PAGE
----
ESPN calls Bears Packers rivalry the NFL’s greatest… and they’re dead wrong!
"Other matchups have certainly burned hot in the NFL due to quarterbacks (Brady-Manning), home proximity (Bengals-Browns), divisional standings (the entire NFC East) or just general dislike (Ravens-Steelers), but none match the history of the Bears-Packers matchup. The rivalry started in 1921, and since then the two teams have combined for many big games and big moments."
rivalry (ri·val·ry ˈrī-vəl-rē) : a state or situation in which people or groups are competing with each other
The key word in the above definition of rivalry is “competing,” something that’s been sorely lacking in the games between the Chicago Bears and Green Bay Packers over the last 30 years. For those of us old enough to remember the 1980’s, we look fondly on the days of the Bears-Packers rivalry. But those who only go back to the Dave Wannstedt, Dick Jauron or Love Smith eras (we’ll refer to the Marc Trestman years as nothing more than a speed bump), the “rivalry” is rather one-sided.
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Dating back to the 1990’s, the Bears and Packers have matched up 53 times with the Packers on the positive side of the ledger a whopping 35 times! That’s a .660 winning percentage. That doesn’t sound like much of a rivalry any more. I won’t say the rivalry is dead, but it’s certainly on life support.
The Bears and Packers have faced off 192 times in the Bears since 1921. The Bears hold a narrow 94-92 lead in the series, with six ties. This season could mark the last time the Packers have led in the rivalry since the 1930’s. The 1930’s!!!!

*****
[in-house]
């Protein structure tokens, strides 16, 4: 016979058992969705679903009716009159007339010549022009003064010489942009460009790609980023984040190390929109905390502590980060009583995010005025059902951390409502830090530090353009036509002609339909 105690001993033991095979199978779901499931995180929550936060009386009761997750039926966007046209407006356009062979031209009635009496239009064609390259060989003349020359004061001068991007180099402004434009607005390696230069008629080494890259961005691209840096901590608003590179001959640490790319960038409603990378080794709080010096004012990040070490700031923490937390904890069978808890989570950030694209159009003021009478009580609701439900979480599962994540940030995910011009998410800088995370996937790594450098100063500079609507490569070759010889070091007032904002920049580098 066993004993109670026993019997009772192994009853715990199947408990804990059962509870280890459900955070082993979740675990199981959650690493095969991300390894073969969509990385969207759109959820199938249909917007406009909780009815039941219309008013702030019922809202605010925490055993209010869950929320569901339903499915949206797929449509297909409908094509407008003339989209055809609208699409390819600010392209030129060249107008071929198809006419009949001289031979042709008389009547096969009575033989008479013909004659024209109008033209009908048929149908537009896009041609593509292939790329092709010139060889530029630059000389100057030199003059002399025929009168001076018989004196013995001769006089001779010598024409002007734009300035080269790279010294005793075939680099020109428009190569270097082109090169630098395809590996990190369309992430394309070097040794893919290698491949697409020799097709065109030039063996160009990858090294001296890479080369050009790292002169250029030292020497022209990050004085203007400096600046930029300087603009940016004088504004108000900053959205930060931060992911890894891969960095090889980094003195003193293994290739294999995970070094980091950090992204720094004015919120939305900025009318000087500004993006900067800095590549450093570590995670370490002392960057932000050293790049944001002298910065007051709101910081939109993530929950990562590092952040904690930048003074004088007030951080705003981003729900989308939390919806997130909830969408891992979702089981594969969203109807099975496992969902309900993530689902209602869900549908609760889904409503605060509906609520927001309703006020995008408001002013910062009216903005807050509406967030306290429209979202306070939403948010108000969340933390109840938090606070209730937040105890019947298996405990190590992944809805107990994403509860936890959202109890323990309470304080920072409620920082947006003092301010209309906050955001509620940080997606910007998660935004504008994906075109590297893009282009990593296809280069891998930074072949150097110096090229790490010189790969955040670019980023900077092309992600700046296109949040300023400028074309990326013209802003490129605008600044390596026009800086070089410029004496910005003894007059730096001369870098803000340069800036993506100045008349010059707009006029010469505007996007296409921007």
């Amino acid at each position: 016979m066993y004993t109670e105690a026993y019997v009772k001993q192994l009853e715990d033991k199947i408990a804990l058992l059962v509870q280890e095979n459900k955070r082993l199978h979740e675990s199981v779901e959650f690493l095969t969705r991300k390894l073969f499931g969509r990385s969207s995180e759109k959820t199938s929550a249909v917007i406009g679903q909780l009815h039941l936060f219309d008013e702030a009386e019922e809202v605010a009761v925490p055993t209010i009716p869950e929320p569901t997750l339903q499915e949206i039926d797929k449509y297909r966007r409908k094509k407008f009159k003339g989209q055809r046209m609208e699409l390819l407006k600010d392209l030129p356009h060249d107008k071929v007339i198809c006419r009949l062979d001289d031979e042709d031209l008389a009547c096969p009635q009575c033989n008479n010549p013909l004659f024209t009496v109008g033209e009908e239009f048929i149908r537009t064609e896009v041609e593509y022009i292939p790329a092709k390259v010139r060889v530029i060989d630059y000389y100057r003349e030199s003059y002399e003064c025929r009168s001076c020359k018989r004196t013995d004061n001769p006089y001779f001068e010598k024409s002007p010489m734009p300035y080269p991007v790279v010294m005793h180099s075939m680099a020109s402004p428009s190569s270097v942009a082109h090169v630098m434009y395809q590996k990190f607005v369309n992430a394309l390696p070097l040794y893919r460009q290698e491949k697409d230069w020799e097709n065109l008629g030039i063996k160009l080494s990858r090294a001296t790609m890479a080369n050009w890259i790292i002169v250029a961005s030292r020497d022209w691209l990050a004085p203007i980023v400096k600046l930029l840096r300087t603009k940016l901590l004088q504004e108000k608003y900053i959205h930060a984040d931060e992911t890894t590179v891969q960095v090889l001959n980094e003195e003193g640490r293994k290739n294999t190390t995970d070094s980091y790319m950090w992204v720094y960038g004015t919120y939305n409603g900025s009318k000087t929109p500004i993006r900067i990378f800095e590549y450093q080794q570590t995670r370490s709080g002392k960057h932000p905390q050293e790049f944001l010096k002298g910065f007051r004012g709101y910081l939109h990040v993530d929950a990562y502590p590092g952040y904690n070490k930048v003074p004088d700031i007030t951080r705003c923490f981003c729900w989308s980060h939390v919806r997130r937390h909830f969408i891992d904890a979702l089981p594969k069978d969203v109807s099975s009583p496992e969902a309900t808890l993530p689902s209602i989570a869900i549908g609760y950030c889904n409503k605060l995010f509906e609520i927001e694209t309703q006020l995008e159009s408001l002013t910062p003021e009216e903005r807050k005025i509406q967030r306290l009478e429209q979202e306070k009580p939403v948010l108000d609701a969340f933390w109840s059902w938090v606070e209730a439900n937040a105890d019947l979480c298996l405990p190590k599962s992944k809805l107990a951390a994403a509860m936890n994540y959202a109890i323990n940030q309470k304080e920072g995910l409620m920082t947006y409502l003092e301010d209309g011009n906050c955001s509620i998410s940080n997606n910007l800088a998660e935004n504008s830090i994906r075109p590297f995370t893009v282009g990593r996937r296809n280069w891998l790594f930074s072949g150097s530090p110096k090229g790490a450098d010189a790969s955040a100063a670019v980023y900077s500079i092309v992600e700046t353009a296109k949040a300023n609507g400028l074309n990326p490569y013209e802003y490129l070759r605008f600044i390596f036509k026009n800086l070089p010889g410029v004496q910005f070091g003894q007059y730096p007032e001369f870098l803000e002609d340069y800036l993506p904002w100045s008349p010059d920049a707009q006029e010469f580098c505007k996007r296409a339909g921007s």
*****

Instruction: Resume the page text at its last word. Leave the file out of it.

The Bears 7-1-3 in the first games between the teams before the Packers went on to rattle off the next seven straight. The Bears controlled the rivalry throughout the 40’s and 50’s before the Bart Starr era in the 1960’s, when the Packers went 15-5 on the Beloved. The Bears went on to command the 70’s and 80’s, going 22-16 in that stretch before the last three decades where the Packers have dominated.
The Brett Favre-led Packers rattled off ten straight between 1994-1998 and then had a seven game run between 2000-2003. Favre recorded an impressive 0.688 winning percentage against the Bears in his Packers career.
After a brief lift when Lovie Smith took over the Bears in 2004, where the Bears went 7-3 from ’04 – ’08, the Packers dominated again winning eight of the next nine games including the 2010 NFC Championship game with most of those games helmed by Aaron Rodgers who has an even better .765 winning percentage.
The Bears have not held up their end of the rivalry in the last few decades. For the fans, it’s definitely fun to talk smack and engage in the rivalry, but for the players, it’s not the same as “the good old days” when the players and coaches genuinely hated each other. These guys hug it out after the game and exchange jerseys.
A rivalry is at it’s best when both parties are competing and the outcomes are hotly contested. That hasn’t been the case between the Bears and Packers for most readers’ lifetimes. ESPN is dead wrong calling the Bears-Packers the NFL’s greatest rivalry. Longest rivalry? Yes. Most historic rivalry? Absolutely. Greatest? Not anymore. Let’s hope that John Fox and Ryan Pace can help restore the rivalry.